By the end of World War II, nearly all the Kuvasz dogs in Hungary had been killed. The dogs had such a reputation for protecting their families that they were actively sought and killed by German and Soviet soldiers, while at the same time some German officers used to take Kuvasz dogs home with them. After the Soviet invasion and the end of the war, the breed was nearly extinct in Hungary. After the war, it was revealed that fewer than thirty Kuvasz were left in Hungary and some sources indicate the number may have been as few as twelve. Since then, due to many dedicated breeders, Kuvasz breed have repopulated Hungary. However, as a result of this near extinction, the genetic pool available to breeders was severely restricted and there is conjecture that some may have used other breeds, such as the Great Pyrenees, to continue their programs. The issue is further clouded by the need to use an open stud book system at the time to rebuild the breed.
Possible origins of the breed nameEdit
The word most likely comes from the Turkic word kavas meaning guard or soldier or kuwasz meaning protector. A related theory posits that the word may have originated from the ancient farmers of Russia, the Chuvash, who nurtured the breed for generations and contributed many words to the Hungarian language.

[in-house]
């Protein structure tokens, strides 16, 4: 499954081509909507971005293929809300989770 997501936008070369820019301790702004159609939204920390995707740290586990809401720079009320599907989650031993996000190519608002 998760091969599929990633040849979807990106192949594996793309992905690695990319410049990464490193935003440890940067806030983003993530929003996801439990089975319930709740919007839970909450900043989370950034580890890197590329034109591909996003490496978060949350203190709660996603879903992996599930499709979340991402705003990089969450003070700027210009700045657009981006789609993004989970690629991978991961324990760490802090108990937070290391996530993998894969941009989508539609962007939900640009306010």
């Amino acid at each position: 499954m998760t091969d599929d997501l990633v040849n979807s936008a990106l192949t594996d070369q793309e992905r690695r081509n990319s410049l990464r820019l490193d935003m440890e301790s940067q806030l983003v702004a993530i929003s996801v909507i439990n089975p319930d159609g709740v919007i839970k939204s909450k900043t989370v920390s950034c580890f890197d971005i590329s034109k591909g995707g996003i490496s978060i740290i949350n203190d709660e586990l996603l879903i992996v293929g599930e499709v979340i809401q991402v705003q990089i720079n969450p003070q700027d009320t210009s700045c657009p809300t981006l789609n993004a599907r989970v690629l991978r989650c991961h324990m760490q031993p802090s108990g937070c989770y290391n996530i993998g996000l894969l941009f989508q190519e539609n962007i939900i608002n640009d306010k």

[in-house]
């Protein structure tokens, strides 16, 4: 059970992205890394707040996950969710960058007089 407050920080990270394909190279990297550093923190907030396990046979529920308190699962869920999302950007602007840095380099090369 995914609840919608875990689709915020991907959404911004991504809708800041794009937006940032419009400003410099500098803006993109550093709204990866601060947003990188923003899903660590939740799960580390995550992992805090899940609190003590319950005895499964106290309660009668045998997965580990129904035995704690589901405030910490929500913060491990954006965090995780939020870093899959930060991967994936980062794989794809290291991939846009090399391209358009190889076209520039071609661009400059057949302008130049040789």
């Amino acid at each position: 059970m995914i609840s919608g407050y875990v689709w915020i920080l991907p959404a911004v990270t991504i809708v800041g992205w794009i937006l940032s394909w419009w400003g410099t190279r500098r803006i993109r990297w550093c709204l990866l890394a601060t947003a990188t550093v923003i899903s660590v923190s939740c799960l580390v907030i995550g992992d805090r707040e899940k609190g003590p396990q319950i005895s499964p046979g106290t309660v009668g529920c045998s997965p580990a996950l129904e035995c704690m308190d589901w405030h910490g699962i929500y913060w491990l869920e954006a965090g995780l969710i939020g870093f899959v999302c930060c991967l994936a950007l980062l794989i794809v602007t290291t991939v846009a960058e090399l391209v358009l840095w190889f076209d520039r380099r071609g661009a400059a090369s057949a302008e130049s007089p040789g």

The Kuvasz's stiff, dense coat, growing up to 15 cm (6 inches) in length, does not require any special grooming. It needs to be brushed once a week or, better still, every two or three days. For standard grooming purposes, use of a grooming rake or a pin-brush with rounded pins is recommended. To remove stubborn knots, use a curry comb or a large-toothed comb. During the spring and autumn the Kuvasz moults (also known as shedding), and he will lose copious amounts of hair very quickly. Frequent brushing is therefore needed to keep his coat tidy. A Kuvasz should not smell or have an odor; such is usually a sign of illness or a poor diet.